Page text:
My involvement with the Celiac Disease Center at Columbia has allowed me to speak to many people who have been diagnosed with celiac and the symptoms which led to their diagnosis. The stories are remarkable. One young man was diagnosed with a learning disability and went to a facility that did a thorough physical evaluation--including testing for celiac. It is hard to believe that a disease with origins in the gut can affect the brain and learning. But, when you have celiac and you eat gluten, you don't absorb fat. In recent years, dietary fats have been lumped together and viewed as unhealthy. But certain fats (omega 3's found in fish oil) are necessary for proper brain development and structure.
Correcting these deficiencies of omega 3's can often lead to an improvement in learning. The child of a friend of mine who has celiac went from a school for learning disabled children to honor role at a mainstream school after taking fish oil. The gluten free diet is often not enough to heal the complications of celiac. Correcting the nutritional deficiencies is also a critical part of healing.
Other fats, such as saturated fats are necessary building blocks of the hormones in our body. When you have celiac and aren't absorbing these vitally important fats, many systems can be affected and learning problems, infertility and depression can all develop. And cholesterol is also critical for optimal brain development and function as described in Learning, Your Memory and Cholesterol.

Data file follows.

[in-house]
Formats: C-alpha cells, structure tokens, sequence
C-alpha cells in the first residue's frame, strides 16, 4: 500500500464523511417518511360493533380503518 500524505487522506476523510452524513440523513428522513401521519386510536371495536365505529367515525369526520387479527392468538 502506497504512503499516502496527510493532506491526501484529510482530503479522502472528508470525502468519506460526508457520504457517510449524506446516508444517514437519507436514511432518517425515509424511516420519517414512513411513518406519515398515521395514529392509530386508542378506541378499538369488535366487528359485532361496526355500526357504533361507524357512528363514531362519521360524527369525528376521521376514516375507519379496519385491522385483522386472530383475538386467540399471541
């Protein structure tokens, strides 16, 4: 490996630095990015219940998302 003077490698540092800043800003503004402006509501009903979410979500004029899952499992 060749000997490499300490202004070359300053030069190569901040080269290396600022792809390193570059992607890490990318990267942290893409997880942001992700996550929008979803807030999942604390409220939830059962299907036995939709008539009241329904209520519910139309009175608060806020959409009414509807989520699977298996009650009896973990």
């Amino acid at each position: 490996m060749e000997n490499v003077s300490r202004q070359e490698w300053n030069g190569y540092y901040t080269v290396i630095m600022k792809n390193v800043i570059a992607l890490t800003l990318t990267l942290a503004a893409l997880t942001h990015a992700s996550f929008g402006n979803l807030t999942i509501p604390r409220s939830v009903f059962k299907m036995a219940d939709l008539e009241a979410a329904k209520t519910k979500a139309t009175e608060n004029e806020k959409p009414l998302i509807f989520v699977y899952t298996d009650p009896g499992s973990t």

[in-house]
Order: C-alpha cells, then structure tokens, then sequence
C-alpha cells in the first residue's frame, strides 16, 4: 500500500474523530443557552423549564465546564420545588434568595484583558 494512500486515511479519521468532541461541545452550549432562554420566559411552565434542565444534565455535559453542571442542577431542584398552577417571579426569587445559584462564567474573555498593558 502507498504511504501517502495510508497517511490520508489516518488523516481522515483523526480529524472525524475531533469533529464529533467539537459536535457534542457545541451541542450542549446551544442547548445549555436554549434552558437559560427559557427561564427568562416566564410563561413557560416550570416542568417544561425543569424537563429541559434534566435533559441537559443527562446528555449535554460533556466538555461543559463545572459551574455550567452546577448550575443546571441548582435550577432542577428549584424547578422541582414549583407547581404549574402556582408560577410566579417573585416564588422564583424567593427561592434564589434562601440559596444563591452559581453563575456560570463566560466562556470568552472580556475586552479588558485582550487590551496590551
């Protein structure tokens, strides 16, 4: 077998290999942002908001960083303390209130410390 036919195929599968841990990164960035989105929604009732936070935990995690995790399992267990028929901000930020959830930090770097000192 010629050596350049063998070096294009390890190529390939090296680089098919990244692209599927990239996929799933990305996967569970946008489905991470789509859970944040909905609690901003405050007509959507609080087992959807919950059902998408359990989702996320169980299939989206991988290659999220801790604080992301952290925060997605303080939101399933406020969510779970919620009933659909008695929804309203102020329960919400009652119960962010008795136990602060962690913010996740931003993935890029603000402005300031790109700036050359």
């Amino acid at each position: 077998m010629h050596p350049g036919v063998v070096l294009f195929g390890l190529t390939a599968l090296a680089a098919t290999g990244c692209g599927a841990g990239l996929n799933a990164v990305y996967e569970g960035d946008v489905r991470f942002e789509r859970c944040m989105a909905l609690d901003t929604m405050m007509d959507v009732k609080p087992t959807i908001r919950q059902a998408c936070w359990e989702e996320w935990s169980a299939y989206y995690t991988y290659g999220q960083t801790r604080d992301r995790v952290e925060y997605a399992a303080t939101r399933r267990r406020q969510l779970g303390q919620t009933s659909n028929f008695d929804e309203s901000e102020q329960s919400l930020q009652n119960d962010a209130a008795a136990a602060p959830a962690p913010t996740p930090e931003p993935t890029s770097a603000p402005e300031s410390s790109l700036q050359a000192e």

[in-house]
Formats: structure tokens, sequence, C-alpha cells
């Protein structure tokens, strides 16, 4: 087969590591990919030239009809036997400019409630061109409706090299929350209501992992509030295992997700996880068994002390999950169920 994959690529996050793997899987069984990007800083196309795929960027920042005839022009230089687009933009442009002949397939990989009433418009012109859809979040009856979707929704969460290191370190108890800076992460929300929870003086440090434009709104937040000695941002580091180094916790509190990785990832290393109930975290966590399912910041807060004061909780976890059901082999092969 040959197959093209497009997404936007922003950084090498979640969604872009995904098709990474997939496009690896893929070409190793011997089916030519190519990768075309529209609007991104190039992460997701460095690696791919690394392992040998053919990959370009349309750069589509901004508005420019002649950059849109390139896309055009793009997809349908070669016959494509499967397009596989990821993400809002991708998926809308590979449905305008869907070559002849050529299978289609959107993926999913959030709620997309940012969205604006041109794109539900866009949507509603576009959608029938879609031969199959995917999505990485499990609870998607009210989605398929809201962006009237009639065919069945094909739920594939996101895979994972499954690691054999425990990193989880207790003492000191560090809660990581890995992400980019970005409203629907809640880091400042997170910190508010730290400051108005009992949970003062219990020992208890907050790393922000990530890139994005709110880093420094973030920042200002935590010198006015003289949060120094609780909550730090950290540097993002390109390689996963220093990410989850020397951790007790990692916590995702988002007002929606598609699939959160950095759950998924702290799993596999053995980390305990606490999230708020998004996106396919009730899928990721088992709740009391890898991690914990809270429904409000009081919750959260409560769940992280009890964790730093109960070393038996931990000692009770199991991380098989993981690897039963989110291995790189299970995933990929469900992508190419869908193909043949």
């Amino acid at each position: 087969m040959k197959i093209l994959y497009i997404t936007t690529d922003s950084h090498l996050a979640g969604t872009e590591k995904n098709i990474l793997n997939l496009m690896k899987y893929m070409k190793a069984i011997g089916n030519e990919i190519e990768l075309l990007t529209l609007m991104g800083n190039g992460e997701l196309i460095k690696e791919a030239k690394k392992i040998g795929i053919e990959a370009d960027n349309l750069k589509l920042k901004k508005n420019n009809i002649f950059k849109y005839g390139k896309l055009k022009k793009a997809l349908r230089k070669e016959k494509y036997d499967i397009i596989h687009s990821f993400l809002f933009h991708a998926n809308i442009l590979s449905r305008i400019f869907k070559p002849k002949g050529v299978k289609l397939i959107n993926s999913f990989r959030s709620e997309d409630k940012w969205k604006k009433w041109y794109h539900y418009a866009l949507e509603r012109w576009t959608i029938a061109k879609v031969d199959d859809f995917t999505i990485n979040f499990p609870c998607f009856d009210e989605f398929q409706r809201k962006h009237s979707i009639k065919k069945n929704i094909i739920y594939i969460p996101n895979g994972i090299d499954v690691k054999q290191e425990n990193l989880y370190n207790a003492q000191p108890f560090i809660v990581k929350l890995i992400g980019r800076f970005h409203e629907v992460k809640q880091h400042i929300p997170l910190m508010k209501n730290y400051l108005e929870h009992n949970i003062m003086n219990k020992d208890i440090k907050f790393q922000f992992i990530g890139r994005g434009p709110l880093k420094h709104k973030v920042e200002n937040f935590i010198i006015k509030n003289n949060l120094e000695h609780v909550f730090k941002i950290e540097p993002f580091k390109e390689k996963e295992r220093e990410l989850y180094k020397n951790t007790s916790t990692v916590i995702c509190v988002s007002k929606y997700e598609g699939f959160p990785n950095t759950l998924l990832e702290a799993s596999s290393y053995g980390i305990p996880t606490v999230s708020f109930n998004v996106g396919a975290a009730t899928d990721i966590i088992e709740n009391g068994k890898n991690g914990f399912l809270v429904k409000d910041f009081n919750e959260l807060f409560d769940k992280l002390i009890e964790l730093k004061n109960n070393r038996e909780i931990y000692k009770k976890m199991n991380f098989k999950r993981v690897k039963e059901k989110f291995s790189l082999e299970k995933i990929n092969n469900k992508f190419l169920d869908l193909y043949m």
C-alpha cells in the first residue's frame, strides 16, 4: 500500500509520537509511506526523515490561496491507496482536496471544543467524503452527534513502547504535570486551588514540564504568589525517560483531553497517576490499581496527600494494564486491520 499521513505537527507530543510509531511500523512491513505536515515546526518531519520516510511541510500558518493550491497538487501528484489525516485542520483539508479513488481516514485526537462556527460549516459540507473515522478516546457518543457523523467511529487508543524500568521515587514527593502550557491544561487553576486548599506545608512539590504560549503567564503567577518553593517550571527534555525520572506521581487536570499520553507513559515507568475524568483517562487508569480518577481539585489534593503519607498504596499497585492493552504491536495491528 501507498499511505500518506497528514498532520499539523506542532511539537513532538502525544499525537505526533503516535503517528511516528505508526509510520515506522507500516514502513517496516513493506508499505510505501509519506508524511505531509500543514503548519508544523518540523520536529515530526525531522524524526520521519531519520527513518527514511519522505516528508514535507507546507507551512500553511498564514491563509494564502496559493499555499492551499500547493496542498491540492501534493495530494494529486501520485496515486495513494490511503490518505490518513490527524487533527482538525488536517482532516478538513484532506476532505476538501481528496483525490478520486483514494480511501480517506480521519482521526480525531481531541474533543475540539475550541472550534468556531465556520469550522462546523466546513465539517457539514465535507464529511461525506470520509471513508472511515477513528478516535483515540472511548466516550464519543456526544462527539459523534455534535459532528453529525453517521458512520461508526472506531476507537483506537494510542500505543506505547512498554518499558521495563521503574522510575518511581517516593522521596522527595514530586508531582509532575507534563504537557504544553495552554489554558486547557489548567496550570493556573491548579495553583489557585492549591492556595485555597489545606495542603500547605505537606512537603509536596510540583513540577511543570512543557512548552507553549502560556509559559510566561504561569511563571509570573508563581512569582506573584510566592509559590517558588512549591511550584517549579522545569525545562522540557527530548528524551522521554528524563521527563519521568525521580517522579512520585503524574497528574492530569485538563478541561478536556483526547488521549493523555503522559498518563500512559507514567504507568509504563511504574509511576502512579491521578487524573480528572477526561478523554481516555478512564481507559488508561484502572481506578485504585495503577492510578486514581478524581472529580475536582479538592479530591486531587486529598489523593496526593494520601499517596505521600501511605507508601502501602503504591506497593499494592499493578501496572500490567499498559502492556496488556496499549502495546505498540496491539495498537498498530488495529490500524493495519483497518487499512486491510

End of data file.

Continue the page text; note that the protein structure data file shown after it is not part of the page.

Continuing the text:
Because the prescription for celiac disease is dietary and the symptoms of eating gluten are not life threatening, sometimes it is viewed as not that serious. But many organs can be affected by the lack of vitamins, minerals and fats. In addition, celiac is an autoimmune disease and your risks of getting a second autoimmune disease are higher if you have untreated celiac.
I believe genetic and antibody testing should be done in any child who has symptoms of celiac with a learning or developmental problem.
In our family, many family members had severe gut issues, physical issues and neurological problems until a GI doctor tried to rule out celiac by doing a gene test and stumbled upon two genes for celiac when my son had all the classic symptoms of celiac disease. I am forever grateful for the doctor who did the genetics to "rule out" celiac--and couldn't.